‘Research Made Possible’ Podcast: Schoenberg on Community-based Research

LEXINGTON, Ky. (March 25, 2022) — The best solutions begin when you listen to the people whose problems you’re trying to solve. That community-based focus — the crux of what Nancy Schoenberg, Ph.D., says is her approach as a medical anthropologist — has been a guiding value through her 25 years at the University of Kentucky. In this “Research Made Possible” podcast, Schoenberg shares what drives her work on diabetes and cancer in rural communities across Kentucky.

“We are not the experts. The experts are the people we are talking to, so we need to listen to people,” said Schoenberg, the Marion Pearsall Professor of Behavioral Science. “We need to honor that what they say is important in their lives, and why they do and don’t do things. And once we do that, then we can work with them to come up with evidence-based solutions.”

Since 2009, Schoenberg has served as principal investigator on more than $10.8 million in sponsored grants and contracts. She currently leads a mobile health research project, based on an intervention designed at Northwestern University, that targets healthy lifestyle choices.

In 2021, Schoenberg and Mark Dignan, Ph.D., a professor in the College of Medicine’s Department of Internal Medicine, received $764,000 from the National Cancer Institute for Addressing Rural cancer Inequities through Scientific Excellence (ARISE) to train 10 postdoctoral researchers to address cancer-related health disparities in Appalachian Kentucky.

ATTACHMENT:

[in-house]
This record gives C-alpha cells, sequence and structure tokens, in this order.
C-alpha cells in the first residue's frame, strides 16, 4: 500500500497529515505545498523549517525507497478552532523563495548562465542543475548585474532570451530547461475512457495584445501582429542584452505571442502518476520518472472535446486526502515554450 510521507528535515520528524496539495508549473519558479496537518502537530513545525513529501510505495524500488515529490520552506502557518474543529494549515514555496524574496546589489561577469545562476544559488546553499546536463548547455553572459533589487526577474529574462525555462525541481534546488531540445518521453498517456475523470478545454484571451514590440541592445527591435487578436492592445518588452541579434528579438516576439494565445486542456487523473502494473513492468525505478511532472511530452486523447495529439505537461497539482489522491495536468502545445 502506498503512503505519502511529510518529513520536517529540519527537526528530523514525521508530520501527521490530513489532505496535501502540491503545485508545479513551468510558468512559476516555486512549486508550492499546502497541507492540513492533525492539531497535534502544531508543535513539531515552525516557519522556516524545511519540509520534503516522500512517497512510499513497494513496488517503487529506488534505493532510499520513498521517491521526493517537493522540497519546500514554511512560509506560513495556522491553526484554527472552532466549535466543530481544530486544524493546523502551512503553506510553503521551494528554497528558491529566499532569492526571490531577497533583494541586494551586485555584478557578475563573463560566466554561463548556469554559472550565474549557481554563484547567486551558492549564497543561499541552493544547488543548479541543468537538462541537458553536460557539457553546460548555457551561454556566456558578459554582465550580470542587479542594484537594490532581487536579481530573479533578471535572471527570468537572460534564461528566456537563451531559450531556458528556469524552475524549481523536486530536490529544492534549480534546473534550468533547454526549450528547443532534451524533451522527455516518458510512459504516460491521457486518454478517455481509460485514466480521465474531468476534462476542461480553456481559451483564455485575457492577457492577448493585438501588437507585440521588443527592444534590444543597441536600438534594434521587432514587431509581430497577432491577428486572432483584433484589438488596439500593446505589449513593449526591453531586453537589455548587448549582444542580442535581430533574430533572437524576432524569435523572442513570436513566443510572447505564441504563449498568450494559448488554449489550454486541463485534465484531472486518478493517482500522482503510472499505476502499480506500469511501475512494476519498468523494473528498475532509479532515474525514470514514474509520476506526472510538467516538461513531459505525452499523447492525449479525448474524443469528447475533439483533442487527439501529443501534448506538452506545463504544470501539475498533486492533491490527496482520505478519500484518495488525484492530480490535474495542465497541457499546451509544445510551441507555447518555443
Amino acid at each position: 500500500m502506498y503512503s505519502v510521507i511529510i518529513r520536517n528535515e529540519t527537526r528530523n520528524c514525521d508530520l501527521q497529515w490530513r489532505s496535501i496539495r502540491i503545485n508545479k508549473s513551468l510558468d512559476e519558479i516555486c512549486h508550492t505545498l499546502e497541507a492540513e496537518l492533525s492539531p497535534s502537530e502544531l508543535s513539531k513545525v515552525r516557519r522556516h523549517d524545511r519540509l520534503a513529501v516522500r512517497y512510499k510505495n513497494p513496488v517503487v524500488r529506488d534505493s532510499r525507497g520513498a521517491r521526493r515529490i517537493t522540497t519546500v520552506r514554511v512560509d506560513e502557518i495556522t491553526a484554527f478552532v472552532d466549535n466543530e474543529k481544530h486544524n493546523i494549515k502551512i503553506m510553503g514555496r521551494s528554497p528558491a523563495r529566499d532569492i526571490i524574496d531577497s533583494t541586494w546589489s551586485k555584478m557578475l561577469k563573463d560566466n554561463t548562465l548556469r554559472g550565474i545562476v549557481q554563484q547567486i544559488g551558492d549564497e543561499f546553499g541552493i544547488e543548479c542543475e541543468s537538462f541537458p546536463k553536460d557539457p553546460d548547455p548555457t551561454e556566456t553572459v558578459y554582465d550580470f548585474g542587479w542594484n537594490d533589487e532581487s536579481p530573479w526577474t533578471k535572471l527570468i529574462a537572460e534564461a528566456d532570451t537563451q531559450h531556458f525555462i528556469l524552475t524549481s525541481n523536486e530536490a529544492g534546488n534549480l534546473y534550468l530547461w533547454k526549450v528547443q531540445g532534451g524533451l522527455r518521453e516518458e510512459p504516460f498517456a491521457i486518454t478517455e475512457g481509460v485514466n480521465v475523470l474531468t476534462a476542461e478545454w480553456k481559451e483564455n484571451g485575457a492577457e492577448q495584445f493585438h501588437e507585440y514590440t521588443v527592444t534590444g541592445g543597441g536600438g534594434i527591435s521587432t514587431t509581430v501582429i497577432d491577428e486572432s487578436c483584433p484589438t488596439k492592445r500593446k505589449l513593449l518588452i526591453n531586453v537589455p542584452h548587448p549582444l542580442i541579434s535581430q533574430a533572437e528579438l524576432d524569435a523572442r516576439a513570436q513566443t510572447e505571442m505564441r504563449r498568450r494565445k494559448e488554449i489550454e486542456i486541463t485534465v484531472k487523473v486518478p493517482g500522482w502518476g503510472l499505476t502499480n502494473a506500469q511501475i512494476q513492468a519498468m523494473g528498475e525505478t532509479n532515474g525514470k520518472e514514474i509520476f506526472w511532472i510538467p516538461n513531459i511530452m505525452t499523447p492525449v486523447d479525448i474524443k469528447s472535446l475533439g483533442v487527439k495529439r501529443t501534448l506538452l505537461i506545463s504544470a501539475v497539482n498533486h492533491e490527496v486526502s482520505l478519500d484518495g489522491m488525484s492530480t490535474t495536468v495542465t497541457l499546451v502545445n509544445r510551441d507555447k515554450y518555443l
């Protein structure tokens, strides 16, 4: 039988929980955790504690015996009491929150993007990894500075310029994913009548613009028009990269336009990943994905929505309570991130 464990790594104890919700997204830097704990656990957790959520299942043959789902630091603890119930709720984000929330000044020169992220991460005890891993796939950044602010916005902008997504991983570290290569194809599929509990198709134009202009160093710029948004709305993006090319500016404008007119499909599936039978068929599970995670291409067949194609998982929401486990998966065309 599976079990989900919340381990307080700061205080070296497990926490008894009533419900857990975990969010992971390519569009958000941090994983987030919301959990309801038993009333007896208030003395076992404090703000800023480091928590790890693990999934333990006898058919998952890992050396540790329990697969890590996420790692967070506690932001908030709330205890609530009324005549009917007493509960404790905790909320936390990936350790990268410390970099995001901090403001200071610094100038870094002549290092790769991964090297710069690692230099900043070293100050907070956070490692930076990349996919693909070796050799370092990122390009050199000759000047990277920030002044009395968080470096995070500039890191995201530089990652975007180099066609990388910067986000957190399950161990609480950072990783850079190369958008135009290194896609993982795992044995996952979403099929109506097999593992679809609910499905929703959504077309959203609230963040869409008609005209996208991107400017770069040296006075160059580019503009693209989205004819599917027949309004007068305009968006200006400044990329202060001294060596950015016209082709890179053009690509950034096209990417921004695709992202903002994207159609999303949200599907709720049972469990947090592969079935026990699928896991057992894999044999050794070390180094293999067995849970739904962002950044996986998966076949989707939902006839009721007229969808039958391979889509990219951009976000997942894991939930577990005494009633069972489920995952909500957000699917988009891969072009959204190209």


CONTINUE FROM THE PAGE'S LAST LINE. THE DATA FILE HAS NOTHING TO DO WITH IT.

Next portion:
Schoenberg’s goal to train a diverse future workforce of clinicians and scientists is evidenced in her many roles: director of the Center for Health Equity Transformation (established in 2018 to enhance innovative, transdisciplinary and impactful research and training to improve the health of vulnerable Kentucky residents), co-developer and director of the Research Scholars Program (established in 2021 to ensure diversity and inclusion in research by promoting faculty success), associate vice president for research in research professional development and associate director at the Center for Clinical and Translational Sciences.

The University of Kentucky is increasingly the first choice for students, faculty and staff to pursue their passions and their professional goals. In the last two years, Forbes has named UK among the best employers for diversity, and INSIGHT into Diversity recognized us as a Diversity Champion four years running. UK is ranked among the top 30 campuses in the nation for LGBTQ* inclusion and safety. UK has been judged a “Great College to Work for" three years in a row, and UK is among only 22 universities in the country on Forbes' list of "America's Best Employers."  We are ranked among the top 10 percent of public institutions for research expenditures — a tangible symbol of our breadth and depth as a university focused on discovery that changes lives and communities. And our patients know and appreciate the fact that UK HealthCare has been named the state’s top hospital for five straight years. Accolades and honors are great. But they are more important for what they represent: the idea that creating a community of belonging and commitment to excellence is how we honor our mission to be not simply the University of Kentucky, but the University for Kentucky.